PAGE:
This past Friday was the last day that Georgia will be reporting data on all business days. Starting this week, we can expect a report of the week’s data on each Wednesday. I’ve been collecting data from Georgia’s daily reports since 11Mar2020. There is a part of me that is relieved to not have to check the data every business day. But it’s a bad time to be doing this. See, the impetus for this change across multiple states to go to weekly reporting is the notion that the pandemic is finally over and we need to focus on other things. But that’s also happening while cases are surging in the northeast and starting to pick up elsewhere in the country. The political narrative that the pandemic is “over” is going to fall apart pretty quickly. Meanwhile, we won’t have timely and actionable data to understand the situation.
Using case rate and test positivity, the community transmission map from CDC serves as an early warning of where the trouble spots might be. Here we can see that the northeast is solidly red along with Alaska, Hawaii, and Puerto Rico. CDC recommends that only healthcare facilities use this information so that they can plan.
Compare that to the Community Levels map that CDC wants ordinary Americans to use, below, which lets you know how hospital bed availability stands for your local community, should you need to be hospitalized for COVID-19. With its stop light inspired color coding, everything looks great. But as we know from past experience, cases lead to hospitalizations which lead to overburdened hospitals. Rather than helping Americans to see what the amount of disease transmission in their area is like, a map like this contributes to complacency with respect to disease protections. This, in turn, fuels more infections and potentially more hospitalizations. If you look at an area like Puerto Rico, Alaska or New Mexico, you can see that you can have a lot of disease (see community transmission map above) and still appear green on the hospital-oriented Community Levels map (below). By recommending this map, the CDC is effectively telling us to ignore early warning signs.
Meanwhile, test positivity is rising for every region of the country. The graph below comes from the HHS Community Profile Report. Test positivity has risen for every surge the United States has experienced. For now, case rate is only rising for the northeast. Former FDA Commissioner, Scott Gottlieb, estimates that “we’re probably only picking up one in seven or one in eight infections” on Face the Nation last week.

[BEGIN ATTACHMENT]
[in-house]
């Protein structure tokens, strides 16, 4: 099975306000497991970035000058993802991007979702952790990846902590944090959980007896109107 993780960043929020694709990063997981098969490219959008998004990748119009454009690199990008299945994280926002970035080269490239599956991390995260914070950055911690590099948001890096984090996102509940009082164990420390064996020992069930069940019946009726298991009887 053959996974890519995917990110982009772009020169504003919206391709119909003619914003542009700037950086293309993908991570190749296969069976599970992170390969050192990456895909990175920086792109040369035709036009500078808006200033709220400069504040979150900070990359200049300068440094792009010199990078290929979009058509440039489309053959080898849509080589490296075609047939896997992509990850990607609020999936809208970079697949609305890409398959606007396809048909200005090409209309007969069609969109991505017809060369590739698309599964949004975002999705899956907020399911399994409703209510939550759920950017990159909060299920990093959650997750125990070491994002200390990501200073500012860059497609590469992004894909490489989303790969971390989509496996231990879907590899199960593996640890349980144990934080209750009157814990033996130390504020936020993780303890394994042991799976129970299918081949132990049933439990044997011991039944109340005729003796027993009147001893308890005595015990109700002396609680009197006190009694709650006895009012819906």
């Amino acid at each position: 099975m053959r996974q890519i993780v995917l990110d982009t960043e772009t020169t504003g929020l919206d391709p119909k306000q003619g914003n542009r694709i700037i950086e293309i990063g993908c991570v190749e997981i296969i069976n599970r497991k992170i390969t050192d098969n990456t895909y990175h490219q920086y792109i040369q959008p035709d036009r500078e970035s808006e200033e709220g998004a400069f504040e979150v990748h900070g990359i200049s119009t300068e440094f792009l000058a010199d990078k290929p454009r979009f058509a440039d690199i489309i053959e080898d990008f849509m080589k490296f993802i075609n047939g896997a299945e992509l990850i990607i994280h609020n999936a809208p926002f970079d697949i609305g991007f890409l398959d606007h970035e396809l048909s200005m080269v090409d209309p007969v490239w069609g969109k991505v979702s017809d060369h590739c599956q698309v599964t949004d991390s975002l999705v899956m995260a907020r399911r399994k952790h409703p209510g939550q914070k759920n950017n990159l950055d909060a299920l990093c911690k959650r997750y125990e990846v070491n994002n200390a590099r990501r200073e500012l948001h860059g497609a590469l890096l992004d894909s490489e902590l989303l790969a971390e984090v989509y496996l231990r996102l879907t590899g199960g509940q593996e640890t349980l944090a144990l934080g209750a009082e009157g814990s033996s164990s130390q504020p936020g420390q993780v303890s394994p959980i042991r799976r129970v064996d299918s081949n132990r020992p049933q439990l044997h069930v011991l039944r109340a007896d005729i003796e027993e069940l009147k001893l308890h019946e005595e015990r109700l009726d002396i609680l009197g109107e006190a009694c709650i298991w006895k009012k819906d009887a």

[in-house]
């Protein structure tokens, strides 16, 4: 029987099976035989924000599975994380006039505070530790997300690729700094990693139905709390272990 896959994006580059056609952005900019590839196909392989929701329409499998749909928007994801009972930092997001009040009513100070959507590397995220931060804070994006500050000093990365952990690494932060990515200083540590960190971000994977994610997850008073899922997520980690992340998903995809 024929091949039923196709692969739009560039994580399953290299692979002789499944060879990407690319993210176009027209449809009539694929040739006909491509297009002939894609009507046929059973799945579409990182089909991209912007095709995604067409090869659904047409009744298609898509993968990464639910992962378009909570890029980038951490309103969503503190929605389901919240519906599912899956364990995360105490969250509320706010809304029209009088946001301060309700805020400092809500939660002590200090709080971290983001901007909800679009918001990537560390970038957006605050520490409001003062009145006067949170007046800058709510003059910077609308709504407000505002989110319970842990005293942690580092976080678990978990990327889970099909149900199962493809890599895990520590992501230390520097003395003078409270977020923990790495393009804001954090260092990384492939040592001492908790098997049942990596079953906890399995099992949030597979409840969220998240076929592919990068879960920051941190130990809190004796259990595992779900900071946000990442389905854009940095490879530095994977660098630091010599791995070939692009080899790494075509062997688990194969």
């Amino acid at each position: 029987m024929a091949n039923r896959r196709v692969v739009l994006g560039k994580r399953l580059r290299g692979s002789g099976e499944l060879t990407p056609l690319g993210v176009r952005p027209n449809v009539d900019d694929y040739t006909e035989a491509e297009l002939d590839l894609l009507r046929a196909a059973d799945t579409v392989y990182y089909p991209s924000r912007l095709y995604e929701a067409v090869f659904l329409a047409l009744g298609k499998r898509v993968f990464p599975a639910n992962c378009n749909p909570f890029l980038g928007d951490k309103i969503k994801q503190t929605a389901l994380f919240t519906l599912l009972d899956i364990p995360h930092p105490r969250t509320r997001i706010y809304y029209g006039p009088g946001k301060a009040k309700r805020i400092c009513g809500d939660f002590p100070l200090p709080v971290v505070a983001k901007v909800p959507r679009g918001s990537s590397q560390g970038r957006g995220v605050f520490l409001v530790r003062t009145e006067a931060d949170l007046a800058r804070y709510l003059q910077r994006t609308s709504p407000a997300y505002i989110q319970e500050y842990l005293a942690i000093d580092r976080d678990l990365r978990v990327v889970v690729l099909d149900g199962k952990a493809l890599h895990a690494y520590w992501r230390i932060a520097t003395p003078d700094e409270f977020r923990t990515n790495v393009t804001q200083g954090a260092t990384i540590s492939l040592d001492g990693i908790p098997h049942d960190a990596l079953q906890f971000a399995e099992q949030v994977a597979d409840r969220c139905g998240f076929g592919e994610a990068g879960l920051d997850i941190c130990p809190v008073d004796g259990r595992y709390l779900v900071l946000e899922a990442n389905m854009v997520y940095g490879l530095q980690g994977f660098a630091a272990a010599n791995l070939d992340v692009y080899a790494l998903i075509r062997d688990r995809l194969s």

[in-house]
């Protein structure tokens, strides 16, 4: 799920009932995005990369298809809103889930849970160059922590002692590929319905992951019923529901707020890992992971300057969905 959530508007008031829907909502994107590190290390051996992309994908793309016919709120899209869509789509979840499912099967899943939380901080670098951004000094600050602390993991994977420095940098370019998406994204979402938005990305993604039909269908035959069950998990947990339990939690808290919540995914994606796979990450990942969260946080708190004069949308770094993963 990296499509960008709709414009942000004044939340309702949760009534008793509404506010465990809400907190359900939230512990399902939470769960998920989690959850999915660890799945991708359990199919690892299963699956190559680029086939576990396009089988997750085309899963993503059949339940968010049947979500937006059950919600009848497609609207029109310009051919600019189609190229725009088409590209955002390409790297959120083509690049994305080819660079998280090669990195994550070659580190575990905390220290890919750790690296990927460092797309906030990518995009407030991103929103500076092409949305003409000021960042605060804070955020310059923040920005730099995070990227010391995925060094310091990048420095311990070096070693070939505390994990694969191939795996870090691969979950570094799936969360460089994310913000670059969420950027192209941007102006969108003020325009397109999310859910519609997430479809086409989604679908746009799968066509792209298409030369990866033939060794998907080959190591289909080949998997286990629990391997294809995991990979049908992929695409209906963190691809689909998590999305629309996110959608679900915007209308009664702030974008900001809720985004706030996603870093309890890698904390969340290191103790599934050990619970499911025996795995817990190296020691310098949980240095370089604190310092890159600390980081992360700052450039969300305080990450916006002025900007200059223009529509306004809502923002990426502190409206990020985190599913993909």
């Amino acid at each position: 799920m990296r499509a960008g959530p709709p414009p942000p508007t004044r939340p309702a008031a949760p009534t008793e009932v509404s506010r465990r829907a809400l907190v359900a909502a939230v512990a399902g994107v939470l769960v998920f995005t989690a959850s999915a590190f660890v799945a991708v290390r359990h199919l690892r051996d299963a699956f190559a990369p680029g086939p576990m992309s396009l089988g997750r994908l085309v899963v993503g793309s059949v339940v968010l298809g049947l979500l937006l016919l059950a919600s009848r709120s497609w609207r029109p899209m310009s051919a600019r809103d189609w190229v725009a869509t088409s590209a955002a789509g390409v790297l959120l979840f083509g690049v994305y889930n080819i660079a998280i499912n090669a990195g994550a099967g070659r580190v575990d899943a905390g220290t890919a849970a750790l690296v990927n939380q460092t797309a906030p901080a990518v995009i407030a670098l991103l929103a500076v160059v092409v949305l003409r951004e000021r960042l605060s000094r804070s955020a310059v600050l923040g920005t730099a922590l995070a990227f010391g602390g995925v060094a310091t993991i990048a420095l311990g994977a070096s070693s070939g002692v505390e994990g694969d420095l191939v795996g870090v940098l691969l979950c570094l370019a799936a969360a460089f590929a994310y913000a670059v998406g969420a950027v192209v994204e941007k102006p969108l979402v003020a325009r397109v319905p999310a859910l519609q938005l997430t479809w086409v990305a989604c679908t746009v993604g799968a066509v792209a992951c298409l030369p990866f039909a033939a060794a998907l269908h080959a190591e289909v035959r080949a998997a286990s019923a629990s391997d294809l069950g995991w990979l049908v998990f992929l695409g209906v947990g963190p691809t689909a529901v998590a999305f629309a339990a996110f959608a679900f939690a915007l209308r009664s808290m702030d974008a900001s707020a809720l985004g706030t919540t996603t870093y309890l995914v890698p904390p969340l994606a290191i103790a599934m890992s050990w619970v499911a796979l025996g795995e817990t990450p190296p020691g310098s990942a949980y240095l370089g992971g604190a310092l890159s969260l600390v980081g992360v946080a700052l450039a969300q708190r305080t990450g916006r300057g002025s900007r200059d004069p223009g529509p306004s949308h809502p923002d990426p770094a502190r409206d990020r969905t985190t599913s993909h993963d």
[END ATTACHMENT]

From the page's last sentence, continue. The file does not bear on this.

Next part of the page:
One does have to ask, when cases and test positivity are starting to rise, why are we making it harder to see what is happening with less frequent data reporting? What is the benefit of doing this for ordinary Americans? For all the talk of individuals needing to determine their individual level or risk, they can’t do that very well if they don’t have access to the data. It’s like telling people to dress for the weather, but not giving the weather report.
Meanwhile, the weekly case total for Georgia rose by 26% this week. The case total is shown in the blue graph below and obscured slightly by the ICU admissions (down 14% compared to last week).
We can see where the increase in Georgia cases came from in terms of age groups with the graph below. It shows 8 weeks’ worth of weekly totals for each age group. There was a large data dump the week of 26Mar - 01Apr, so try to overlook the green bars for now. We can see increases in the most recent week for age groups like infants <1 year old, 5-9 year olds, 18 - 59 year olds and those 70+. In other words, large swaths of the population.
It’s too soon to know whether this is just noisy data or the start of a surge. We will want to pay attention to the data that come out on Wednesday and in the week that follows. Remember, we will only see data weekly and we may not see test positivity at all anymore. According to the press release that DPH sent out, they will no longer be reporting the PCR/Molecular reported today, nor will they report Total Antigen. That’s where the test positivity calculation comes from. So here’s the last look we have of antigen test positivity. Note that antigen test positivity (red line) is scooping upward as it has at the start of other surges.